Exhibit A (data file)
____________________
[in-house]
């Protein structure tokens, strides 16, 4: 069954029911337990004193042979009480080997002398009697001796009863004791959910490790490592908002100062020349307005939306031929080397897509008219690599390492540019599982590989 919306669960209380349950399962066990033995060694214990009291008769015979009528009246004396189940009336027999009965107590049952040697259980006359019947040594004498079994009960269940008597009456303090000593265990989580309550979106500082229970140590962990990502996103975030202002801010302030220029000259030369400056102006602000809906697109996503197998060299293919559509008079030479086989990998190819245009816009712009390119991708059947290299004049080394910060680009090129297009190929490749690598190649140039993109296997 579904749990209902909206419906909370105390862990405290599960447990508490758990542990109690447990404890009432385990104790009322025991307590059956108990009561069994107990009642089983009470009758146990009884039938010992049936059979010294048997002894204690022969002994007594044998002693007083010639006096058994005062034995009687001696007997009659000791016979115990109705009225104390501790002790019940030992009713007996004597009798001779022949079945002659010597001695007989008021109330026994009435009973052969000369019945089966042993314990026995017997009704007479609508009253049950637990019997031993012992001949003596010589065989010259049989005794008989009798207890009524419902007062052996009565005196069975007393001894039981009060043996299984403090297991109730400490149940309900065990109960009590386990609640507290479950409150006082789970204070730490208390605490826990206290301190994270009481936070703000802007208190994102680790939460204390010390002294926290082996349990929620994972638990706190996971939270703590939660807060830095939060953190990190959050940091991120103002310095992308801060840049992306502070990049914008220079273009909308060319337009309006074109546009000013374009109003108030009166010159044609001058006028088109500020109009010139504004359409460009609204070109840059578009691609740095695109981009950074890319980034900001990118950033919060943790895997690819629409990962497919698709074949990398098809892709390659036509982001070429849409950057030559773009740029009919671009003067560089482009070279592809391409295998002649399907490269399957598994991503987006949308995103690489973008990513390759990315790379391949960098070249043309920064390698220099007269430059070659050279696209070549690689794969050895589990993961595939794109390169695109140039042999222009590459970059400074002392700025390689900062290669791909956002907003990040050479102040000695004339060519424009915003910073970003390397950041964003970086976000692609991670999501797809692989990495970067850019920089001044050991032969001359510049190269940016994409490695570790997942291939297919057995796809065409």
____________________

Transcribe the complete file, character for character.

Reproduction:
[in-house]
């Protein structure tokens, strides 16, 4: 069954029911337990004193042979009480080997002398009697001796009863004791959910490790490592908002100062020349307005939306031929080397897509008219690599390492540019599982590989 919306669960209380349950399962066990033995060694214990009291008769015979009528009246004396189940009336027999009965107590049952040697259980006359019947040594004498079994009960269940008597009456303090000593265990989580309550979106500082229970140590962990990502996103975030202002801010302030220029000259030369400056102006602000809906697109996503197998060299293919559509008079030479086989990998190819245009816009712009390119991708059947290299004049080394910060680009090129297009190929490749690598190649140039993109296997 579904749990209902909206419906909370105390862990405290599960447990508490758990542990109690447990404890009432385990104790009322025991307590059956108990009561069994107990009642089983009470009758146990009884039938010992049936059979010294048997002894204690022969002994007594044998002693007083010639006096058994005062034995009687001696007997009659000791016979115990109705009225104390501790002790019940030992009713007996004597009798001779022949079945002659010597001695007989008021109330026994009435009973052969000369019945089966042993314990026995017997009704007479609508009253049950637990019997031993012992001949003596010589065989010259049989005794008989009798207890009524419902007062052996009565005196069975007393001894039981009060043996299984403090297991109730400490149940309900065990109960009590386990609640507290479950409150006082789970204070730490208390605490826990206290301190994270009481936070703000802007208190994102680790939460204390010390002294926290082996349990929620994972638990706190996971939270703590939660807060830095939060953190990190959050940091991120103002310095992308801060840049992306502070990049914008220079273009909308060319337009309006074109546009000013374009109003108030009166010159044609001058006028088109500020109009010139504004359409460009609204070109840059578009691609740095695109981009950074890319980034900001990118950033919060943790895997690819629409990962497919698709074949990398098809892709390659036509982001070429849409950057030559773009740029009919671009003067560089482009070279592809391409295998002649399907490269399957598994991503987006949308995103690489973008990513390759990315790379391949960098070249043309920064390698220099007269430059070659050279696209070549690689794969050895589990993961595939794109390169695109140039042999222009590459970059400074002392700025390689900062290669791909956002907003990040050479102040000695004339060519424009915003910073970003390397950041964003970086976000692609991670999501797809692989990495970067850019920089001044050991032969001359510049190269940016994409490695570790997942291939297919057995796809065409």